Another factor that can convince a person who is struggling with an SUD to seek treatment is their workplace. If an employer, for example, suggests that their employee take time off to visit a rehabilitation facility, this is an enticement to treatment. It may be even more compelling if the employer in question places the individual’s future employment in the balance by mandating that they complete a treatment program to keep their job.

Similar to family influence, the influence of a boss or colleague in convincing a person to seek out treatment for an SUD is often highly effective. But,  like with family-based intervention, workplace-based intervention is fairly rare because it puts workplace relationships at risk and makes companies vulnerable if the treatment is ineffective. 

However, individuals who are enticed to seek out treatment – whether by family or by their employer – tend to better internalize and acknowledge their substance abuse and understand that they have a problem. Research shows that those who are in treatment because they have been convinced to attend, rather than compelled to by law, take to the recovery process differently, which changes treatment practices and can make them more effective. [4] 

The Justice System

Despite their being less effective than other referral circumstances, research shows that between 40 and 70% of all referrals to community alcohol and drug treatment programs result from legal pressures. [4] That is, the majority of people who are in treatment in the United States are there as a result of the law.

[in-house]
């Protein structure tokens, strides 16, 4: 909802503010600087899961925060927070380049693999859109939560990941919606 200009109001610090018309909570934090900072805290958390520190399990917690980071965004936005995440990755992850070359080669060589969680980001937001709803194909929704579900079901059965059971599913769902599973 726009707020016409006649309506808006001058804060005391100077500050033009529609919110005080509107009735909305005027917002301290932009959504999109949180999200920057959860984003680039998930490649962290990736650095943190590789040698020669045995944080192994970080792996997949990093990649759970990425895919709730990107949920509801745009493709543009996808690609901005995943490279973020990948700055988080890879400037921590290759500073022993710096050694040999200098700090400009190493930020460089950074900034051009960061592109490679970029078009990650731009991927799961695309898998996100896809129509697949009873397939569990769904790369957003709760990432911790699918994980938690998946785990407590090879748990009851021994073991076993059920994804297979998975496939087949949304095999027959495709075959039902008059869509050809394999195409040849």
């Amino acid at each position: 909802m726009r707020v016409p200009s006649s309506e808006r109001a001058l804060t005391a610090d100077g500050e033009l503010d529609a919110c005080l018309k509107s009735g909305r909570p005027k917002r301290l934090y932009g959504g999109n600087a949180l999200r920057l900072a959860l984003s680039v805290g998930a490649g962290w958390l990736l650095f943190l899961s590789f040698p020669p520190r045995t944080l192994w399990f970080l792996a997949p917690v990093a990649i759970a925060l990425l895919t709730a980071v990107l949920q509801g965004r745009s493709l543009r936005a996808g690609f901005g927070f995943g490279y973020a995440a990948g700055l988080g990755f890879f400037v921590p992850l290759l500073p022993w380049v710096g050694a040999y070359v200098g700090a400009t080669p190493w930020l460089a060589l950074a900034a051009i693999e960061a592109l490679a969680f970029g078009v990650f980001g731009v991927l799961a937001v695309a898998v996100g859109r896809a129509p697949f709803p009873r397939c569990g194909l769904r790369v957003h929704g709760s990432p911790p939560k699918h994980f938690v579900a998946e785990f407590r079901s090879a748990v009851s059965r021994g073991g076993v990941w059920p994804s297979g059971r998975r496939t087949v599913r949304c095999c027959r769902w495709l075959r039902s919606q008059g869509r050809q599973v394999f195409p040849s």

In the most straightforward cases, treatment will be mandated by courts after an individual has committed a crime, if it is judged that the crime resulted from substance misuse such as the chronic or problematic consumption of drugs or alcohol. In other cases, specific laws in various states allow the police to directly commit individuals to treatment if they believe there is a significant risk of harm, either to the individual or their community. [5] Though there are ethical issues with this, and the system is not perfect, it can also be a useful way to begin treatment for those who might otherwise be unwilling or unable to accept that they have a substance use disorder.

Once treatment has begun, it becomes much easier to convince a person to continue with it. Starting treatment is often the greatest hurdle for those with an SUD. Whatever the reason for starting treatment – enticement or coercion from family or friends or as a result of a court mandate from a judge – it is a positive first step. 


[1] NIDA. 2020, September 18. Principles of Effective Treatment. Retrieved from on 2022, August 10

[2] Copello, A. and Velleman, R. (2005) Family interventions in the treatment of alcohol and drug problems. Drug and Alcohol Review. 24, 369 – 385.

[3] Copello, A. et. al. (2006) Family interventions for drug and alcohol misuse: is there a best practice? Current Opinion in Psychiatry: May 2006 – Volume 19 – Issue 3 – p 271-276

doi: 10.1097/01.yco.0000218597.31184.41

[4] Richard S. Schottenfeld (1989) Involuntary Treatment of Substance Abuse Disorders – Impediments to Success,Psychiatry, 52:2, 164-176, DOI: 10.1080/00332747.1989.11024441
[5] Beletsky, L. et. al. (2018) Involuntary treatment for substance use disorder: A misguided response to the opioid crisis. Harvard Health Blog. Jan 28,